Deciding on a paint color can be a daunting task. Using room color psychology to learn the room color meanings can help you narrow the choices, and make your room feel exactly like you want it to.
One thing that isn’t a surprise for anyone who has seen my house is that I love color!
There are no builder beige walls or white ceilings anywhere to be found (okay, maybe the laundry room…but that’s on my list for a re-do!)
I have always been fascinated by the fact that changing the paint color in a room can totally change the feeling of the space.
And according to scientific studies, it’s a real thing!
There are psychological effects to colors that change the way you feel.
Which means it’s actually a pretty important factor to consider when you’re picking out a paint color.
Who knew you needed to know science and room color psychology to do a room makeover?
So I thought I would do some research and find out how paint colors affect your mood.
Cool Colors vs Warm Colors
This post may contain affiliate links. We make a small commission if you buy the products from these links (at no extra cost to you). As an Amazon Associate, I earn from qualifying purchases. But we only recommend products we would use ourselves. For more information, click here to see our disclosures.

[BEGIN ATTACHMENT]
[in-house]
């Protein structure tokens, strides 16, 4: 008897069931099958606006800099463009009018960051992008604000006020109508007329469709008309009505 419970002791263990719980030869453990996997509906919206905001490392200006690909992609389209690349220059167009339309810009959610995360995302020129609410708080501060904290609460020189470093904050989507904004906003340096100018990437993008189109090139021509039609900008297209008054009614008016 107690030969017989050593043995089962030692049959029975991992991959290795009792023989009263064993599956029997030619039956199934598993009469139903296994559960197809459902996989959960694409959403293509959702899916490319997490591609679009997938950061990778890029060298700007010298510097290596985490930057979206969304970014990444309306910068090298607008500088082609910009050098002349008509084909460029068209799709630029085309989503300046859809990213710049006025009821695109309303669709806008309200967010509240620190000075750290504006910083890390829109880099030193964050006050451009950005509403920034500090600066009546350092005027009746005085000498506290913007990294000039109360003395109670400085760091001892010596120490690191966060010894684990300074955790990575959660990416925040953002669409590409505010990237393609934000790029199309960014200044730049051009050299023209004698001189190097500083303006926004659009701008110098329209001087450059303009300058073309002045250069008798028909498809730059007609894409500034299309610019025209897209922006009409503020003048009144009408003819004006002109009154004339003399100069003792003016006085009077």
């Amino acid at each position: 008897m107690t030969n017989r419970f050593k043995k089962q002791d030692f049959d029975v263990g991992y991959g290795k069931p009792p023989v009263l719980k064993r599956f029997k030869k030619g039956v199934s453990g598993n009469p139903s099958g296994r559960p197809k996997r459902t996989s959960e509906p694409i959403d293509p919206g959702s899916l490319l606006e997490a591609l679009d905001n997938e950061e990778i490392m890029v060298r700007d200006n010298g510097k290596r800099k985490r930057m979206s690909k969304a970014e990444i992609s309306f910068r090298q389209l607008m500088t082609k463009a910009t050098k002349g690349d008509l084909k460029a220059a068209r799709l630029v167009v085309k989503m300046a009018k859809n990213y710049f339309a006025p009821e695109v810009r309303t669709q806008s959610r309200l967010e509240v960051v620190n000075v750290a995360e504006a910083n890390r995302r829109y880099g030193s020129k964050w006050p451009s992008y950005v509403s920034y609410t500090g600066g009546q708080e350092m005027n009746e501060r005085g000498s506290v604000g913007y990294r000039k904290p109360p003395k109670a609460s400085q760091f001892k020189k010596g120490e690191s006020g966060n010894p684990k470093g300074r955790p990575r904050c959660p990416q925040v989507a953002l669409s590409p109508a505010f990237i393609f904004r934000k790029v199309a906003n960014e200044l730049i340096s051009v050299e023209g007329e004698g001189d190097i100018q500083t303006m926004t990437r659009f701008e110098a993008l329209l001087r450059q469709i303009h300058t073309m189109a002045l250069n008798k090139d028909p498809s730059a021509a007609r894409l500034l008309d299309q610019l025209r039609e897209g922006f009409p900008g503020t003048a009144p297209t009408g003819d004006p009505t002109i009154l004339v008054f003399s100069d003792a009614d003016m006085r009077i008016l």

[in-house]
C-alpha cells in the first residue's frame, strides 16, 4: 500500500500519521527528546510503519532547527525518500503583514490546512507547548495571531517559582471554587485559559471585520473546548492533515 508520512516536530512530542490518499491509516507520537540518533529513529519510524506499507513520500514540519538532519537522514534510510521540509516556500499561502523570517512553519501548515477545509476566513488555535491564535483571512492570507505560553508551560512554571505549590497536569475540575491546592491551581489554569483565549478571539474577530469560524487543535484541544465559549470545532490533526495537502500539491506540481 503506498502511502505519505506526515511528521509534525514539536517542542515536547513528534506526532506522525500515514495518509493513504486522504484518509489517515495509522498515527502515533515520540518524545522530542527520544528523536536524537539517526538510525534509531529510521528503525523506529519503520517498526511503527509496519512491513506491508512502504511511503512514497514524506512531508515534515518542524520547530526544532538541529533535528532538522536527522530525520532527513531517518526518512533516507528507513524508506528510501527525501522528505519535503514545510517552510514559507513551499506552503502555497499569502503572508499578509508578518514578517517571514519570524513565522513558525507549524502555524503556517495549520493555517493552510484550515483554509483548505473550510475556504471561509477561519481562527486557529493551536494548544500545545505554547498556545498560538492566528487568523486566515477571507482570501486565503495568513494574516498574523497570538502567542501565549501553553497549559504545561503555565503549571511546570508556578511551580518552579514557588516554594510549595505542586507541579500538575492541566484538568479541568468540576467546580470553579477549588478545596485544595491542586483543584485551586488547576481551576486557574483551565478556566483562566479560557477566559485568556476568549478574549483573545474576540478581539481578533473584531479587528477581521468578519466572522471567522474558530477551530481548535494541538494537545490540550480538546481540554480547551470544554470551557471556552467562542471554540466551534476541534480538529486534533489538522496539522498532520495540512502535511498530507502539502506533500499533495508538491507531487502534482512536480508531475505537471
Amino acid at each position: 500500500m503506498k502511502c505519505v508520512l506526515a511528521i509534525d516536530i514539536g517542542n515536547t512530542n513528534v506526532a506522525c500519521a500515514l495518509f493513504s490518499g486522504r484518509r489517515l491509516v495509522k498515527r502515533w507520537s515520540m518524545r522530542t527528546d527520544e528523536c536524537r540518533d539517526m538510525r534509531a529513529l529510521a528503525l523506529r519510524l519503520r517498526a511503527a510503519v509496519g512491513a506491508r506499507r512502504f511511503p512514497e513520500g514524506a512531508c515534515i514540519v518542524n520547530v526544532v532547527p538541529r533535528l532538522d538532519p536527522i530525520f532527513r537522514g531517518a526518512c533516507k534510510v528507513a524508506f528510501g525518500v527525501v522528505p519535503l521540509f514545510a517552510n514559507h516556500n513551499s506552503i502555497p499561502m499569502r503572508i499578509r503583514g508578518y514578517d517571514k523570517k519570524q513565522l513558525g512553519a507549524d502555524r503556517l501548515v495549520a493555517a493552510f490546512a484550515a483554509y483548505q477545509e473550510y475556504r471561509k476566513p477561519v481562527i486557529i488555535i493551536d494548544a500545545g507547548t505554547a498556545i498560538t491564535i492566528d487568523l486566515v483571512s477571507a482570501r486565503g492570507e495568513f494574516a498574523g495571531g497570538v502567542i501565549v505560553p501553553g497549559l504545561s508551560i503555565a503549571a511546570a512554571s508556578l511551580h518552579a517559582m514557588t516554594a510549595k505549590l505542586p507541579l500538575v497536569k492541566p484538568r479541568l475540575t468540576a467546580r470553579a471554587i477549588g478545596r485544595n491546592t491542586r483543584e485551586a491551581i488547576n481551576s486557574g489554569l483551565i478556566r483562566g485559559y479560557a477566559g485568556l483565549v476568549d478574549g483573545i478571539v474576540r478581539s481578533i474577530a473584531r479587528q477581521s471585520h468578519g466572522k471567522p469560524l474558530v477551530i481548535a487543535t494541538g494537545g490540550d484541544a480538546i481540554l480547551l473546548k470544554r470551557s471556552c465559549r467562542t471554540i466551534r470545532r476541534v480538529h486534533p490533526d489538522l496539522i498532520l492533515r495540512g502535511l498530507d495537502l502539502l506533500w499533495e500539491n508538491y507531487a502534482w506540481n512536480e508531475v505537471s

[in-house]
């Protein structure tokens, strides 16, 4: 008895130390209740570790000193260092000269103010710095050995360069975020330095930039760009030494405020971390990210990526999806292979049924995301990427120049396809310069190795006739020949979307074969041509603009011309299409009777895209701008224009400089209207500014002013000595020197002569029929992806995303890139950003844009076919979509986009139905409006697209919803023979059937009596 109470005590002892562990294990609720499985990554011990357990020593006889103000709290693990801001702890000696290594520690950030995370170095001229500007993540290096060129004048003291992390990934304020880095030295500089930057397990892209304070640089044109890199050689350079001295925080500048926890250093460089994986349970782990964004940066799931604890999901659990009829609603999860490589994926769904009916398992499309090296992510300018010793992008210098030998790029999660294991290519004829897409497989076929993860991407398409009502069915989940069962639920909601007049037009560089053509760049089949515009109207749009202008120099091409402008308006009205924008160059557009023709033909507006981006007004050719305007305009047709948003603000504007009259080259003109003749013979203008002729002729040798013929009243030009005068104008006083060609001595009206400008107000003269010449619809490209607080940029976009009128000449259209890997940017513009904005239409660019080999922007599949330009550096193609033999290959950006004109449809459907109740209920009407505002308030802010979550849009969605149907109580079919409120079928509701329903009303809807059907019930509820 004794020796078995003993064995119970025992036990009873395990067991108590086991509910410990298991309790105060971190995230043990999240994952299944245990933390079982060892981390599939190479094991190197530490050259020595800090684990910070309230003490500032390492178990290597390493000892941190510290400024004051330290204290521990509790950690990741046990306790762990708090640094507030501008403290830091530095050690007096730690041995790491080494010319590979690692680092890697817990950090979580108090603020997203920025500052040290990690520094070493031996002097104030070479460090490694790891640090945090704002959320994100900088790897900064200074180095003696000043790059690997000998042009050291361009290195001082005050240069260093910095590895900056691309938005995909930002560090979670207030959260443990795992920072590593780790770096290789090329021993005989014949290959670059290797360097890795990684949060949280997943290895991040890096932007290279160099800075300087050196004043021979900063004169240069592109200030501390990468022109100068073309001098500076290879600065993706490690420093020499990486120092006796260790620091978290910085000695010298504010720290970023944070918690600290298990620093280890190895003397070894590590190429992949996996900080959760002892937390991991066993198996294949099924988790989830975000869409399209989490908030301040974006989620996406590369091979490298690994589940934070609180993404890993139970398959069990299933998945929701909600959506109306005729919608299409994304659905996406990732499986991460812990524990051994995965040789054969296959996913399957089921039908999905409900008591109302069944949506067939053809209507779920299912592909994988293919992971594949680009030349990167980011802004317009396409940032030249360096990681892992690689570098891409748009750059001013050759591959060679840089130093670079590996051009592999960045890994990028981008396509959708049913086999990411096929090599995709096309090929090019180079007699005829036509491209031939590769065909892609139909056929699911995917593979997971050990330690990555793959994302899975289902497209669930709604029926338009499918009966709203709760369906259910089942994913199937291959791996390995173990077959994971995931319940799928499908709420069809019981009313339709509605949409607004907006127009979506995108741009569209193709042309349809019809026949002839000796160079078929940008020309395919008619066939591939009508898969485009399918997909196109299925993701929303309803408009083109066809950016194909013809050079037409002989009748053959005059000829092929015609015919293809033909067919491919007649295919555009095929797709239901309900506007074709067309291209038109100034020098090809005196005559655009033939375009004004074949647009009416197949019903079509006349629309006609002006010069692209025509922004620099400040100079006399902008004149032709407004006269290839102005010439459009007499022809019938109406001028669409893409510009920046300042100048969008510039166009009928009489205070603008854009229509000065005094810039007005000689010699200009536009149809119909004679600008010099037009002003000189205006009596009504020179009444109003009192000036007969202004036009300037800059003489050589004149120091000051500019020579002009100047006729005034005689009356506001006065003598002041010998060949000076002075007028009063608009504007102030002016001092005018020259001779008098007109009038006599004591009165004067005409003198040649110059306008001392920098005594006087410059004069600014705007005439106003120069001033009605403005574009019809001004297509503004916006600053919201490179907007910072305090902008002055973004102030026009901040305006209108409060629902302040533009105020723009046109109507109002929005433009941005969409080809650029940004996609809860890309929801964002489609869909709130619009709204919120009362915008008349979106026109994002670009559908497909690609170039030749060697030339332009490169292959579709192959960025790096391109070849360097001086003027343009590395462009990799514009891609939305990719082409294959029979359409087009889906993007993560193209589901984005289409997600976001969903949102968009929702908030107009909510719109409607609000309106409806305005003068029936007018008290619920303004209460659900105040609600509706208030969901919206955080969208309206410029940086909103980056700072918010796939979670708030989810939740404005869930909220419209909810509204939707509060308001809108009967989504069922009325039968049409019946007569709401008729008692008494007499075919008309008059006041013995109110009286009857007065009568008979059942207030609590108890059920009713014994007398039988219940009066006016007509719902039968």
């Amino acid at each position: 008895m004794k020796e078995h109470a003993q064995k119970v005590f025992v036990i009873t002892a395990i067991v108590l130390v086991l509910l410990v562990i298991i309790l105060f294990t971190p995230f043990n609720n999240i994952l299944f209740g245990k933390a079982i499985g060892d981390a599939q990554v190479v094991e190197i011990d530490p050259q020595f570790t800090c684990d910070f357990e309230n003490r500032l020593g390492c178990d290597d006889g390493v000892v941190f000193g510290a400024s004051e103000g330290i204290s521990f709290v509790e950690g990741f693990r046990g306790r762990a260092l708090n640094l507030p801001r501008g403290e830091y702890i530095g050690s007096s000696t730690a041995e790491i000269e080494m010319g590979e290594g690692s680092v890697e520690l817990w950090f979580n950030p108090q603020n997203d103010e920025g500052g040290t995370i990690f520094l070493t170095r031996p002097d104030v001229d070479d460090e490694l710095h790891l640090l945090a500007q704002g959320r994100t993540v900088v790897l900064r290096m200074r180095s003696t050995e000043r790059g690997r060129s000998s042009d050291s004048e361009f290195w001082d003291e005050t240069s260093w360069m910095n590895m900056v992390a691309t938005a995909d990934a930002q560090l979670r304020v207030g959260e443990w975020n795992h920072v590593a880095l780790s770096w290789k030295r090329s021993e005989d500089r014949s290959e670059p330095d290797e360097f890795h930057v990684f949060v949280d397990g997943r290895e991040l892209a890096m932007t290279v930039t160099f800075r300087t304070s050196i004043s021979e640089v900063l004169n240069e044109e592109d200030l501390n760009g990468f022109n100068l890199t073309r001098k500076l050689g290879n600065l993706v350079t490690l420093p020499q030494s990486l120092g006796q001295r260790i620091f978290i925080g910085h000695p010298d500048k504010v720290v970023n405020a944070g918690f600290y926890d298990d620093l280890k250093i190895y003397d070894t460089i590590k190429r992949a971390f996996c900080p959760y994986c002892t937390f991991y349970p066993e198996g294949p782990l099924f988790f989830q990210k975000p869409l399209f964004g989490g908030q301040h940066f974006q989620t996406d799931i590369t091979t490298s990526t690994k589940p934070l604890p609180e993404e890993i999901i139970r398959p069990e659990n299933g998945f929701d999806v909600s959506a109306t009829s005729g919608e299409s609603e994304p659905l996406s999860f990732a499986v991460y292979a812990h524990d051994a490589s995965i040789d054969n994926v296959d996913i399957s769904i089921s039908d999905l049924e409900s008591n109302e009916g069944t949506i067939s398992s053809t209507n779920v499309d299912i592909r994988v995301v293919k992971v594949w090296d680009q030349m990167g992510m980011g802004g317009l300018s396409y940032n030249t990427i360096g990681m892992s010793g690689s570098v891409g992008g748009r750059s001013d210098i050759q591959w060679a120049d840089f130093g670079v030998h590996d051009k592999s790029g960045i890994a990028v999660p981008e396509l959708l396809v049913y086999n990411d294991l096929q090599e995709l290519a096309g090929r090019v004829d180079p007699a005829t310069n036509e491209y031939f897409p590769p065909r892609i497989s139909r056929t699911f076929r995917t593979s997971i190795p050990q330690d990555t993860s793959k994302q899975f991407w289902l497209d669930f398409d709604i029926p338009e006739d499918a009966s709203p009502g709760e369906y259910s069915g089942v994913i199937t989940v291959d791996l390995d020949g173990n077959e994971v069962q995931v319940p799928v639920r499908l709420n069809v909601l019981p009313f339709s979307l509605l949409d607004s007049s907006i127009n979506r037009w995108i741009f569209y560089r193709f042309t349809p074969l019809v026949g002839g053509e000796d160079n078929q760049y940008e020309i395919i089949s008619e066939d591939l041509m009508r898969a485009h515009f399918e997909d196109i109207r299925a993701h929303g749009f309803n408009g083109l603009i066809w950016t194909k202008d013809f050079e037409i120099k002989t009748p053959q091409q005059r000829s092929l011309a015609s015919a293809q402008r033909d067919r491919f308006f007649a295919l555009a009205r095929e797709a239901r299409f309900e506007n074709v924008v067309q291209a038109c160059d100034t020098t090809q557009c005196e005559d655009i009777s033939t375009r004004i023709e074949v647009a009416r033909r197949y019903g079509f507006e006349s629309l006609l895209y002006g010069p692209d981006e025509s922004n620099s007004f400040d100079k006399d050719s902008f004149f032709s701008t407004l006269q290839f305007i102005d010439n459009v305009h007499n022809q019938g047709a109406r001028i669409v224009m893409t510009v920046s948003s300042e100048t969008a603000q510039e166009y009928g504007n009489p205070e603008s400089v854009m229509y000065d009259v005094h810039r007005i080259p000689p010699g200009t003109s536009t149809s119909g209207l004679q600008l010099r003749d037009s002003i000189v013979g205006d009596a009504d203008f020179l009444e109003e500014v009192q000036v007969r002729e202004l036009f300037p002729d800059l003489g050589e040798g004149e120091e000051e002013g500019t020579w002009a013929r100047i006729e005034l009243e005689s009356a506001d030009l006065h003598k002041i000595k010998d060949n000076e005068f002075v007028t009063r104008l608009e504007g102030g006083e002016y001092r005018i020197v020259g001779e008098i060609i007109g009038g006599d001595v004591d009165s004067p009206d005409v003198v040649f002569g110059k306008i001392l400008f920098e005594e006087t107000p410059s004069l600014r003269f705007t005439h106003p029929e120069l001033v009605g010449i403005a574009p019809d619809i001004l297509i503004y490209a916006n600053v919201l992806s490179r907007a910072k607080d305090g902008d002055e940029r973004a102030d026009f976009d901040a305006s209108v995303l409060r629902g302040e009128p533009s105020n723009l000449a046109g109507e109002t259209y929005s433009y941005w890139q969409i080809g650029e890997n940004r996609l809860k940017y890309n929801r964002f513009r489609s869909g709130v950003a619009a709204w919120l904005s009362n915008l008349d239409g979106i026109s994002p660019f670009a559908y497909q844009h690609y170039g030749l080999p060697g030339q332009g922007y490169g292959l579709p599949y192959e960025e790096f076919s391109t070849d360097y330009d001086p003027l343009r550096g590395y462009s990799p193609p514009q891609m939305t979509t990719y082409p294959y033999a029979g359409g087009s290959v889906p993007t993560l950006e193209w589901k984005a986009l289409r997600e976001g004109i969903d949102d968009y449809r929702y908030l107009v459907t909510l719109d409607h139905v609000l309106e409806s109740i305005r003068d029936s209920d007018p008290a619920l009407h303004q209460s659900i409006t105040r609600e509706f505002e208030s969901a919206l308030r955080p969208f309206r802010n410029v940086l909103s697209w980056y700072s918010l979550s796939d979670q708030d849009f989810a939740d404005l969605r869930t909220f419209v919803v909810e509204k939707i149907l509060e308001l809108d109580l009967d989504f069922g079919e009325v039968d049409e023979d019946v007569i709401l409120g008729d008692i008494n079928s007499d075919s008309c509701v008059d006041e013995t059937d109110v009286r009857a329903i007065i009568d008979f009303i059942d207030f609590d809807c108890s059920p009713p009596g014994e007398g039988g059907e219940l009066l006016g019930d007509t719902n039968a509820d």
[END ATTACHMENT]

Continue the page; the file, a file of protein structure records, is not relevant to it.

At the most basic level, there are two types of paint colors that affect your mood…warm and cool.
If you look at a color wheel, half of the colors are on the warm side (red, orange and yellow) and half are on the cool side (purple, blue and green).
The names “warm” and “cool” generally describe how those colors feel in a room.
As you might have guessed, the warm tones are the radiant colors that make you feel happy and energized when you enter a room.
While the cool tones are tranquil colors that make you calm down and relax.
So deciding on whether you want your room to energize you or relax you can be an easy way to eliminate half your choices!
Within the warm and cool categories, each individual paint color affects your mood in its own distinct way.
And knowing how they will make you feel is a great way to help you decide on a color direction for your room.
A Note About Pinning
Many of the images below are from houzz.com and cannot be pinned due to their copyright restrictions.
Red Room Color Psychology
Red is the most intense of the colors and definitely ramps up the energy in a room.